By Jeni Wilson
This article explores 2 types of alternative learning; Montessori and Steiner (or Waldorf), and how they can benefit the student. Both have maintained popularity over time and are similar in their child or student-centred curriculum that values both curiosity and play.
Choosing the right type of education for your child is not an easy task. Some people choose a school because it’s local to their home, others choose a school based on where they went. Some decide on an alternate school.
Alternative schooling resists conservative models of education and traditional practices. In alternative settings students are more likely to be exercising creativity, play, and freedom of thinking. They will do this through student voice and agency rather than operating in strictly controlled settings where teachers make most, if not all, of the decisions.
Montessori & Steiner
In our increasingly rushed and tightly scheduled lifestyles, Montessori and Steiner, (or Waldorf), offer a learning alternative. Action-oriented learning and kinaesthetic learning are key features of these types of teaching and learning.
They are both more hands on, student directed, and an individually paced way of learning that focuses on the whole child. In other words, social, emotional, intellectual and physical aspects of the child are all considered important.
“He did not want the sand in the pail, but he wanted the exercise of putting it there. He wanted to feel the joy of doing something by himself.” – Maria Montessori
“Never help a child with a task at which he feels he can succeed.” – Maria Montessori
Creativity, often neglected in traditional schooling, is given a high level of importance in both these methods. Characteristically the importance of play, student goal setting and problem solving, are also high on each method’s teaching agendas.
Focuses on self-directed activity, collaborative play and hands-on learning. Students make creative choices about their learning and are offered age-appropriate activities.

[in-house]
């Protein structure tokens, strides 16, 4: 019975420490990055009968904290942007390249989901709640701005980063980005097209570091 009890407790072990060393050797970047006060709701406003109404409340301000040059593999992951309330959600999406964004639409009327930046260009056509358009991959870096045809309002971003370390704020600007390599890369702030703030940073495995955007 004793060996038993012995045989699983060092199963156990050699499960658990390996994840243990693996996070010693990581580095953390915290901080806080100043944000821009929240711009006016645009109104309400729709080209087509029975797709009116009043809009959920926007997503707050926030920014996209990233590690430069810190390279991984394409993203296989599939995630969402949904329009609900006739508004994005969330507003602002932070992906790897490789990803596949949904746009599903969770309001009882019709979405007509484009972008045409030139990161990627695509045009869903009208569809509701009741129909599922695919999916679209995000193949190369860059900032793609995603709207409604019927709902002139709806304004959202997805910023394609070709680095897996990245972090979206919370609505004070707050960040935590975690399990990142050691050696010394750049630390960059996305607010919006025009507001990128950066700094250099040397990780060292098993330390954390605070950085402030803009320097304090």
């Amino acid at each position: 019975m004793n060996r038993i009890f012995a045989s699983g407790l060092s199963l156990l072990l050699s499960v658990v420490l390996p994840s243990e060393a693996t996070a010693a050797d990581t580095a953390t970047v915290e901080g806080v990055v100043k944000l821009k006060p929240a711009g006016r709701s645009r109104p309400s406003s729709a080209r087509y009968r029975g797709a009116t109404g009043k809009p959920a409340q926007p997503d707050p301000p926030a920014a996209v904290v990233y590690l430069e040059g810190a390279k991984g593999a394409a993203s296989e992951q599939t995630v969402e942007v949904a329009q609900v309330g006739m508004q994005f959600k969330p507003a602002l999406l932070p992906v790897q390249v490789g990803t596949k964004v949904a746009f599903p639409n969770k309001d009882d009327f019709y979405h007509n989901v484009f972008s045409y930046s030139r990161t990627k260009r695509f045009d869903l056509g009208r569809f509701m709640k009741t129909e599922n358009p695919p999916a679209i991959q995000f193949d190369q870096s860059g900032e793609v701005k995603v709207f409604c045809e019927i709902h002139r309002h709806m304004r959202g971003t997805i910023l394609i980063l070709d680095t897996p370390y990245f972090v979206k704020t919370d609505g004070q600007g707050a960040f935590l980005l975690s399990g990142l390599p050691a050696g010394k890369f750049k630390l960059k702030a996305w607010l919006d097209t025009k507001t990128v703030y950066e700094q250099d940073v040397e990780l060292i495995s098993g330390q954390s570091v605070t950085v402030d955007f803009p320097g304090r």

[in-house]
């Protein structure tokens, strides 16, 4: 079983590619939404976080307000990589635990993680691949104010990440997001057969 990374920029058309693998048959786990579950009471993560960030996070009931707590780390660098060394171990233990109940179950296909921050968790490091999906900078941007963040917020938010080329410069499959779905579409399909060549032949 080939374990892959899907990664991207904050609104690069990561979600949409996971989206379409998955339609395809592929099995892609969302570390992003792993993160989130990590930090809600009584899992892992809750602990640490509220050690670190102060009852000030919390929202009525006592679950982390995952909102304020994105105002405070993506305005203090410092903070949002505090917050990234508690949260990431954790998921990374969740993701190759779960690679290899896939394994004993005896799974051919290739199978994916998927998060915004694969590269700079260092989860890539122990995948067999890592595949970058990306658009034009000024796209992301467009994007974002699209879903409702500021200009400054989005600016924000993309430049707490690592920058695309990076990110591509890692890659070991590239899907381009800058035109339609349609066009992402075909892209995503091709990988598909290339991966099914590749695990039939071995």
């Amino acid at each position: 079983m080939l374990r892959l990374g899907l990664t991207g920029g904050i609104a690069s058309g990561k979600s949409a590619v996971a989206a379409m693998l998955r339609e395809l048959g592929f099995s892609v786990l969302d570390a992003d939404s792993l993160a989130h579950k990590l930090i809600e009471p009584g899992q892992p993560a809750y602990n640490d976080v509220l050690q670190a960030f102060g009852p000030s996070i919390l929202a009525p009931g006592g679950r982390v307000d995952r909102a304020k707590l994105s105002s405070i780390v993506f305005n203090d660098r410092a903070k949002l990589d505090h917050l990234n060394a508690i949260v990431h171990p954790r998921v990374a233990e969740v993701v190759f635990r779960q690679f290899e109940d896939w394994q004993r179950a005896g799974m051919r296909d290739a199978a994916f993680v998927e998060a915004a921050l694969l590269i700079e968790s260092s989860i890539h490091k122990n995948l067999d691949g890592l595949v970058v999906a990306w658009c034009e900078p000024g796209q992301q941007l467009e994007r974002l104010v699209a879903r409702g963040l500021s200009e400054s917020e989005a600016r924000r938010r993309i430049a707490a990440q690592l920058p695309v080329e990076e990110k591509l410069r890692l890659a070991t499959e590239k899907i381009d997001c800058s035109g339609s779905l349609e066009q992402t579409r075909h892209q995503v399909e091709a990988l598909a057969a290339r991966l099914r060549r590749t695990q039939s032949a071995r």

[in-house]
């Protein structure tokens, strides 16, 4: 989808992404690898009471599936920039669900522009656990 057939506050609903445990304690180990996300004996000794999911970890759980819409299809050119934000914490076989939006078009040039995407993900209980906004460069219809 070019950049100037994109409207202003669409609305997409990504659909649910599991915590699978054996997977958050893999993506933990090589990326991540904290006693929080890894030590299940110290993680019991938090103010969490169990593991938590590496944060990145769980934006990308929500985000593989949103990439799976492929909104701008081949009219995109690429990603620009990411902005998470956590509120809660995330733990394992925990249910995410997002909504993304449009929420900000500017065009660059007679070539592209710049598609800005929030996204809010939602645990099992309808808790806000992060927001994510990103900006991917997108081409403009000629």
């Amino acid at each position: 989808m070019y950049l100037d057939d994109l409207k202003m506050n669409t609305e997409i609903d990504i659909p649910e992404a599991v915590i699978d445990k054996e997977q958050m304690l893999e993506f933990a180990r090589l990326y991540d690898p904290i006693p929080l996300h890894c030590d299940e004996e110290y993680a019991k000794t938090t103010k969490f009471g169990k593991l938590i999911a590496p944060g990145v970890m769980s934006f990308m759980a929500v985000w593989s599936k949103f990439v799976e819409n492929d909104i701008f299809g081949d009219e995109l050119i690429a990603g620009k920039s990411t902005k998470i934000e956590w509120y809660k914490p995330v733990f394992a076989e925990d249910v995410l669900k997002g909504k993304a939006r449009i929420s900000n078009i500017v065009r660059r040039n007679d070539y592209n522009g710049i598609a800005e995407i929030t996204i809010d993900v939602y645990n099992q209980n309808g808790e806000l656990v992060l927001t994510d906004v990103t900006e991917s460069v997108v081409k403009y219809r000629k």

Focuses on the development of well-rounded students through a broad and integrated curriculum, including an emphasis on the arts, physical education, academics, emotional and social education.
Waldorf education is also known as Steiner education. It is based on the educational philosophy of Rudolf Steiner. It has a predictable integrated and holistic pedagogy based around developing intellectual, artistic, and practical skills. There are over 1300 Steiner/Waldorf Schools and 2000 early childhood centres around the world.
Common Characteristics and Key Beliefs
Despite looking different in practise, Montessori and Steiner have many common characteristics and core beliefs as alternative learning options:
|Montessori & Steiner|
|Learning is a natural process driven by students goals|
|Take into account developmental stages – sensitive periods to learn|
|Trust children will learn|
|Learning is an active process|
|Goal setting, motivation and self-esteem are fundamental|
|Creativity and curiosity are important||Cultivation of students’ imagination and creativity and the arts are central|
|Self-direction and independence are key features. Students are able to learn at their own pace||Develop independent thinkers capable of higher order questions|
|Students learn through active exploration||Students can make choices for themselves|
|Hands on materials and resources developed to match ages||Individuals are able to create meaning in their own lives|
|The prepared environment – should reflect the lifelong environment||The environment provides a context for learning|
|Students are eager and ready to learn||Encourage oral mastery of language, not reading until year2|
|Respect and moral values are paramount||No text books until Year 6|
‘The greatest sign of success for a teacher… is to be able to say, ‘The children are now working as if I did not exist.’
The importance of play
This teaching/learning scenario, where students are given multiple opportunities to take responsibility for their own learning, is often captured while children are engaged in self-initiated play. Play is recognized by both methods as crucial for children. It enables many of the central beliefs of both Montessori and Steiner to be realized.
“Play is the work of the child.” Maria Montessori
In contrast to traditional forms of education, Montessori and Steiner allow children to take their time doing what comes naturally – to play and to develop holistically. It is of no coincidence that many students from these systems become creative all-rounders who are curious about their world and creative problem solvers.
I don’t think anyone would disagree that we need our children to grow up to tackle increasingly complex challenges in innovative ways. It makes sense for them to use these skills during play.
“Our highest endeavor must be to develop free human beings who are able of themselves to impart purpose and direction to their lives. The need for imagination, a sense of truth, and a feeling of responsibility—these three forces are the very nerve of education.”
― Rudolf Steiner
https://www.montessorieducation.com/what-is-montessori https://www.montessorieducation.com/blog/more-than-play https://www.brainyquote.com/quotes/maria_montessori_125856https://www.brainyquote.com/quotes/maria_montessori_125856 https://www.playaustralia.org.au/sites/default/files/LibraryDownloads/loose-parts-toolkit.pdf
Sewell, C. Wilson, J. Laing, B. and Veerman, M. (2020) Nudel Kart Teachers Manual (2020)
Wilson, J. and Wing Jan, L. Focus on Inquiry (second edition). Education Services Australia, Carlton South.